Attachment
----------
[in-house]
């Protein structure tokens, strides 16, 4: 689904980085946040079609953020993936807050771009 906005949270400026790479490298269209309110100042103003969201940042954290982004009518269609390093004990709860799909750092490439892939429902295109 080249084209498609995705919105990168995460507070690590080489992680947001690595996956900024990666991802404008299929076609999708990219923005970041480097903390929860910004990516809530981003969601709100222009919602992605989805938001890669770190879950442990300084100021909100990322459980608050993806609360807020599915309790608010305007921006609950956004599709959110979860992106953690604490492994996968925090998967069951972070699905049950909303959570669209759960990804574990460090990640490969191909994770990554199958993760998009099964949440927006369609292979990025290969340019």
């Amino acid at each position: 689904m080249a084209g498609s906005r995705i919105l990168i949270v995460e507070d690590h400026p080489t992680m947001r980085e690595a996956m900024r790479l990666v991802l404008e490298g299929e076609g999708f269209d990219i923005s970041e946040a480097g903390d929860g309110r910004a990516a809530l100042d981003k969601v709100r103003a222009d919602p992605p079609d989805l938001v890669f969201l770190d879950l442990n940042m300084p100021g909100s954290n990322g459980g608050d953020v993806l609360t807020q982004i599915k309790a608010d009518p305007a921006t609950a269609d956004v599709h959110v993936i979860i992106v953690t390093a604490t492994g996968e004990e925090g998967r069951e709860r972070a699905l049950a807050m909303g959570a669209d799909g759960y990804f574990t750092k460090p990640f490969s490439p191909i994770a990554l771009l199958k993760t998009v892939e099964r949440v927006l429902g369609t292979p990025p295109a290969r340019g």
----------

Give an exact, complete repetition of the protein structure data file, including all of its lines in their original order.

[in-house]
């Protein structure tokens, strides 16, 4: 689904980085946040079609953020993936807050771009 906005949270400026790479490298269209309110100042103003969201940042954290982004009518269609390093004990709860799909750092490439892939429902295109 080249084209498609995705919105990168995460507070690590080489992680947001690595996956900024990666991802404008299929076609999708990219923005970041480097903390929860910004990516809530981003969601709100222009919602992605989805938001890669770190879950442990300084100021909100990322459980608050993806609360807020599915309790608010305007921006609950956004599709959110979860992106953690604490492994996968925090998967069951972070699905049950909303959570669209759960990804574990460090990640490969191909994770990554199958993760998009099964949440927006369609292979990025290969340019």
């Amino acid at each position: 689904m080249a084209g498609s906005r995705i919105l990168i949270v995460e507070d690590h400026p080489t992680m947001r980085e690595a996956m900024r790479l990666v991802l404008e490298g299929e076609g999708f269209d990219i923005s970041e946040a480097g903390d929860g309110r910004a990516a809530l100042d981003k969601v709100r103003a222009d919602p992605p079609d989805l938001v890669f969201l770190d879950l442990n940042m300084p100021g909100s954290n990322g459980g608050d953020v993806l609360t807020q982004i599915k309790a608010d009518p305007a921006t609950a269609d956004v599709h959110v993936i979860i992106v953690t390093a604490t492994g996968e004990e925090g998967r069951e709860r972070a699905l049950a807050m909303g959570a669209d799909g759960y990804f574990t750092k460090p990640f490969s490439p191909i994770a990554l771009l199958k993760t998009v892939e099964r949440v927006l429902g369609t292979p990025p295109a290969r340019g």